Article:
The relevant U-spline construction commands are

*set uspline {([volume <ids>]) ([surface <ids>]) ([curve <ids>])|default} [degree <degree>] [continuity <default continuity>] [creasing {full|minimal}]*

[build] uspline ([volume <ids>]) ([surface <ids>]) ([curve <ids>]) [optimized for timestep] [as <id>]

fit uspline <uspline id> [tessellation tol <tessellation multiplier>]

In the present case we create a quadratic surface U-spline with maximal continuity via:

set uspline surface all degree 2 continuity 1 creasing minimal build uspline surface all as 1 fit uspline 1

14.2.1.8 Exporting U-splines for use in LS-DYNA

After successful U-spline construction, the draw uspline on command will draw the U-spline to the model viewer, allowing users to interrogate the model to ensure its validity.

In some cases the user may identify poorly-fitted regions that need a different mesh layout to better support a good fit, in which case the user should run the uspline removal command to delete the U-spline object, after which they may remesh the model and build a new U-spline, iterating as needed:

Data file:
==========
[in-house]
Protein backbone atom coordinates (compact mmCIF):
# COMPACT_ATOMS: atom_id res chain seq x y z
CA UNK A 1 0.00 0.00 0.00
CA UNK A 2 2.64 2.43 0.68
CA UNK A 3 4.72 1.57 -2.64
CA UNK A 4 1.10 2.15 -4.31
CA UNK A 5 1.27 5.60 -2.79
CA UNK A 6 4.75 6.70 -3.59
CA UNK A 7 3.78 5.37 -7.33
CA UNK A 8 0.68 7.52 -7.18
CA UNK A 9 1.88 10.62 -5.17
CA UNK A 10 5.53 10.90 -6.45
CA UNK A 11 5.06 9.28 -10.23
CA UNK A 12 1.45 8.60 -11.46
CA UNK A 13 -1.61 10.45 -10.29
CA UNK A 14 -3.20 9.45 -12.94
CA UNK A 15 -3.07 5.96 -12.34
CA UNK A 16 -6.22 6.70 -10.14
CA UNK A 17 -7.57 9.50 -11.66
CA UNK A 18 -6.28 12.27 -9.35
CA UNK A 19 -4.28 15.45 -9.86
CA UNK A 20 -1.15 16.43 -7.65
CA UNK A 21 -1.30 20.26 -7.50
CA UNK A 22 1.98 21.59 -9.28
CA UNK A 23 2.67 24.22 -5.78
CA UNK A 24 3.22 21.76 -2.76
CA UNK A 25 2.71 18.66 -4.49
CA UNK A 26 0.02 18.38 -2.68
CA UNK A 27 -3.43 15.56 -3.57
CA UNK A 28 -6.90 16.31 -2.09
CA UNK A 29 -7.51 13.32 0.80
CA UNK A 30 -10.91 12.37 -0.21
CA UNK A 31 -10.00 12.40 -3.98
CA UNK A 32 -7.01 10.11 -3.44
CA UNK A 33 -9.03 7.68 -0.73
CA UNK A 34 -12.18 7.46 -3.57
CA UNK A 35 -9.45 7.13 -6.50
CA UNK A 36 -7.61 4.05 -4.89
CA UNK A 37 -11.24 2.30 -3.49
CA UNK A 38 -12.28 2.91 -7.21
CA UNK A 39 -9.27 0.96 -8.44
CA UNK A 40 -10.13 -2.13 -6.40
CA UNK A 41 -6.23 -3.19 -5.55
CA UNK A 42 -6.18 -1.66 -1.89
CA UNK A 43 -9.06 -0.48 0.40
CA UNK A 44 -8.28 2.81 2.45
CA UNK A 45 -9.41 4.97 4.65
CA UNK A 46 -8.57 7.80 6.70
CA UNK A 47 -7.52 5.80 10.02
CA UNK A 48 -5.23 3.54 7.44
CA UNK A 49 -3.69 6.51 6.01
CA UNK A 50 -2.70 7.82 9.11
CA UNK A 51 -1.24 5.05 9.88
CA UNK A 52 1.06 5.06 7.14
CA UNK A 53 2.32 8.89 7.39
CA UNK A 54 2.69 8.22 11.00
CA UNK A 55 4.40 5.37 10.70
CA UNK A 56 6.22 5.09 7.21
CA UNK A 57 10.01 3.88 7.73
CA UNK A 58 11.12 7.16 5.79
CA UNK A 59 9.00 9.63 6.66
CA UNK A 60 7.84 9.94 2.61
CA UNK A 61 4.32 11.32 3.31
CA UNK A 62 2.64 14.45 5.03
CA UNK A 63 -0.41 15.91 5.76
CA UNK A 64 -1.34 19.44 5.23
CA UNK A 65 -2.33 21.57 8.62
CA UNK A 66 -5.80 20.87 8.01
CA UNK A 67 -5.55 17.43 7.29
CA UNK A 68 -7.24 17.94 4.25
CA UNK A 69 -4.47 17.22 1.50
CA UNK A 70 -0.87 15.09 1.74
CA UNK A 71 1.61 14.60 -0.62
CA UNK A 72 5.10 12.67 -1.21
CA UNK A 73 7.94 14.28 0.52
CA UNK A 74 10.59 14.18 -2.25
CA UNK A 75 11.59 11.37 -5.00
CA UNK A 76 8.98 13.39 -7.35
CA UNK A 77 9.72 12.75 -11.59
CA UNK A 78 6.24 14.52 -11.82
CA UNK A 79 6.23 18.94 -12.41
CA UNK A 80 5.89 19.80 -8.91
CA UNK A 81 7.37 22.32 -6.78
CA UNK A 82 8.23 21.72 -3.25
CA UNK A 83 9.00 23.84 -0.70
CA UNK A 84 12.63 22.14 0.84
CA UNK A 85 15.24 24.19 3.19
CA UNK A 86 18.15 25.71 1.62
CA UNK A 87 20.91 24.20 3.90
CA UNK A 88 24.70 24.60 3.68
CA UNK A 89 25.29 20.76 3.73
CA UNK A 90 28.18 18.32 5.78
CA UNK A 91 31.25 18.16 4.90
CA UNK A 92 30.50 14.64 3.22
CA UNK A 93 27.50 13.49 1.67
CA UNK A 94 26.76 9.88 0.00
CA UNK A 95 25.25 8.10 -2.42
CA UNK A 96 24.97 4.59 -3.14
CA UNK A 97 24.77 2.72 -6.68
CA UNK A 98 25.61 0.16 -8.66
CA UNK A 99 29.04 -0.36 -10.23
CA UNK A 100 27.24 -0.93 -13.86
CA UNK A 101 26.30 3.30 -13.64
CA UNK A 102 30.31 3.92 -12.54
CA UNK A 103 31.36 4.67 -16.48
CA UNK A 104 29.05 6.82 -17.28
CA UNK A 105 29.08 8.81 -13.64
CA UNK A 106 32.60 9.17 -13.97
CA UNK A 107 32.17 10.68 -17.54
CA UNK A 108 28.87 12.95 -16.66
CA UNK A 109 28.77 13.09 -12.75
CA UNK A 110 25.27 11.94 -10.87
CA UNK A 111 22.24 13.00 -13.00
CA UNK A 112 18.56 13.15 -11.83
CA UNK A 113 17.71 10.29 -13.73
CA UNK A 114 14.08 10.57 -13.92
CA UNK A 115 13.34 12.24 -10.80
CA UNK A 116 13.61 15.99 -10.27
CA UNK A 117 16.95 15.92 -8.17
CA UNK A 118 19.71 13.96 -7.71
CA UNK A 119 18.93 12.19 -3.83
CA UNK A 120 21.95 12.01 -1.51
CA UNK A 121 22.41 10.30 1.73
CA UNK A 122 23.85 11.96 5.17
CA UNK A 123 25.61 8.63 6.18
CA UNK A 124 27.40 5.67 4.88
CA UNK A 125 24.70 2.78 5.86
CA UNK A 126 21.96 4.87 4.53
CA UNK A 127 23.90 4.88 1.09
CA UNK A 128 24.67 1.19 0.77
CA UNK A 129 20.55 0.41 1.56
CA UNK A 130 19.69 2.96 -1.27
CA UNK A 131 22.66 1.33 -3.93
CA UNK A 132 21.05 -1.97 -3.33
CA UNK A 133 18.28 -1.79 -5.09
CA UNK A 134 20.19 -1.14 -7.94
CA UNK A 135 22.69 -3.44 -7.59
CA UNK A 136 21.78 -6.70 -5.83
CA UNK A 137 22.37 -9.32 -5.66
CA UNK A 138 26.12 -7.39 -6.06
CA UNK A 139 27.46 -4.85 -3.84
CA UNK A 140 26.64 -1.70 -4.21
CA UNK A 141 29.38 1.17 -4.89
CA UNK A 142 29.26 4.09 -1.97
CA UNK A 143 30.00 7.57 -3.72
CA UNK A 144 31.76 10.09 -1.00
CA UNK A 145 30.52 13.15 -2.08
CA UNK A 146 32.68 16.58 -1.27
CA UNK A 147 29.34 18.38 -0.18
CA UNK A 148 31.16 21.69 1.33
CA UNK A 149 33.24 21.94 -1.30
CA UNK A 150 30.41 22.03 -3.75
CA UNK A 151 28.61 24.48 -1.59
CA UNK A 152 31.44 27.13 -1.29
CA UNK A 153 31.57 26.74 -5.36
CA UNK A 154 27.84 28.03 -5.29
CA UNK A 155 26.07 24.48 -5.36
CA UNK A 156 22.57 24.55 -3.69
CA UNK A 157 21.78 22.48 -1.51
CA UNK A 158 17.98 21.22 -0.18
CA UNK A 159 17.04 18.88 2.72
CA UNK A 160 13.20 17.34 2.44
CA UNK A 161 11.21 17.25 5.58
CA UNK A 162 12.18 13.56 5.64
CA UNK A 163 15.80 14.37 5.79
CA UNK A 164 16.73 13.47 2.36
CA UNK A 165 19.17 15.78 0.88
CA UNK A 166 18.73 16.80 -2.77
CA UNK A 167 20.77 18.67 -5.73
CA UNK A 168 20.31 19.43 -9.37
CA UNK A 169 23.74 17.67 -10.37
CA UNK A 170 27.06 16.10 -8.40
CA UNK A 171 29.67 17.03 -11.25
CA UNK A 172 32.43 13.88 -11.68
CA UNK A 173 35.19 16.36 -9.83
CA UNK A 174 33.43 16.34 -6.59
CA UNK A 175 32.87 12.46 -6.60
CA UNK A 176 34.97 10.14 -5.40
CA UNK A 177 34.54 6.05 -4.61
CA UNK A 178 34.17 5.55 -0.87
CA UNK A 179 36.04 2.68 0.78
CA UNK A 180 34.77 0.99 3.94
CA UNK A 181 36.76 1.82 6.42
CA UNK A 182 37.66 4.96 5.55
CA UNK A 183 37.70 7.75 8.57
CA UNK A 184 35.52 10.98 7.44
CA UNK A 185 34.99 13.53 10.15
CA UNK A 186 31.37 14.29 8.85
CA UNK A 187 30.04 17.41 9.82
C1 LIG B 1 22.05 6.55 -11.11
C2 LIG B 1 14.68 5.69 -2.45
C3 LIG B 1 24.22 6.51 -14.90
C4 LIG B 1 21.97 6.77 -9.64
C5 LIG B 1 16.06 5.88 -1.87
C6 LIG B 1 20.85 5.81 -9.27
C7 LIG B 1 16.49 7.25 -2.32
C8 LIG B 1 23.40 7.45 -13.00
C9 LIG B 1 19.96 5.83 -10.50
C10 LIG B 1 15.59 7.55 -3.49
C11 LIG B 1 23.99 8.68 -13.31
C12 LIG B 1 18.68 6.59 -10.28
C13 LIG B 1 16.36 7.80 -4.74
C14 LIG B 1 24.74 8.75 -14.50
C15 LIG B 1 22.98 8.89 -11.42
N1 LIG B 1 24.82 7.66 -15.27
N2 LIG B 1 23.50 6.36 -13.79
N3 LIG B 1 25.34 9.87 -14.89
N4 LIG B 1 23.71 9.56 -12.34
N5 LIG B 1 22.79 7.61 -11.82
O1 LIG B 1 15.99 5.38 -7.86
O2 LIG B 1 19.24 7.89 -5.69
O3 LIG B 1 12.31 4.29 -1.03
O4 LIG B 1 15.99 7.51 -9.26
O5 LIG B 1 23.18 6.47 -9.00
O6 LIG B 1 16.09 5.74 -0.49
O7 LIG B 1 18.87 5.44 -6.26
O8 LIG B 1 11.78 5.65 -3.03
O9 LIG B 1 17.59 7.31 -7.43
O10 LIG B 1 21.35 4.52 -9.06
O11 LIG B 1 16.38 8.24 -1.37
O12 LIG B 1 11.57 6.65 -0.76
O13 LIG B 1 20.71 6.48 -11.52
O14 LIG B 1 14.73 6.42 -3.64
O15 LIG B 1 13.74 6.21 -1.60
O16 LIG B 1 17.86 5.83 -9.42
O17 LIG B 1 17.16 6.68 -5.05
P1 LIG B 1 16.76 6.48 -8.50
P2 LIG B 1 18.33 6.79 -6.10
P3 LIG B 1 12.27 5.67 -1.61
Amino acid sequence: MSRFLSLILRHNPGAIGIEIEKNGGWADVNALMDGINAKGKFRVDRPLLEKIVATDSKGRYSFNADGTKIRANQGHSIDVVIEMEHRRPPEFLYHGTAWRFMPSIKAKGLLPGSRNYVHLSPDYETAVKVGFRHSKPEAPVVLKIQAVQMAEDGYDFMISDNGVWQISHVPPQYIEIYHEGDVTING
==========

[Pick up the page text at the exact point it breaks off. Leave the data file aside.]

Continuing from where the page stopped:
remove uspline <uspline_ids>

After building the U-spline to satisfaction, we export it in the BEXT file format via another command:

export uspline <uspline_id> bext <"file_name_prefix"> dyna_cards

In the present case, we use:

export uspline 1 bext "simple_bracket_uspline" dyna_cards

The format of the exported BEXT file is shown in figure 570. It must be free of the comment insertions found in standard BEXT files.

Figure 570: Contents of simple_bracket_uspline.bext

B E X T 2.0

       0    2871    2239   19033       0

      -11.00000000000001      -35.00264458164452       13.96147476940812                       1

      -10.98702419677929      -39.50256254533454       13.56564500262226                       1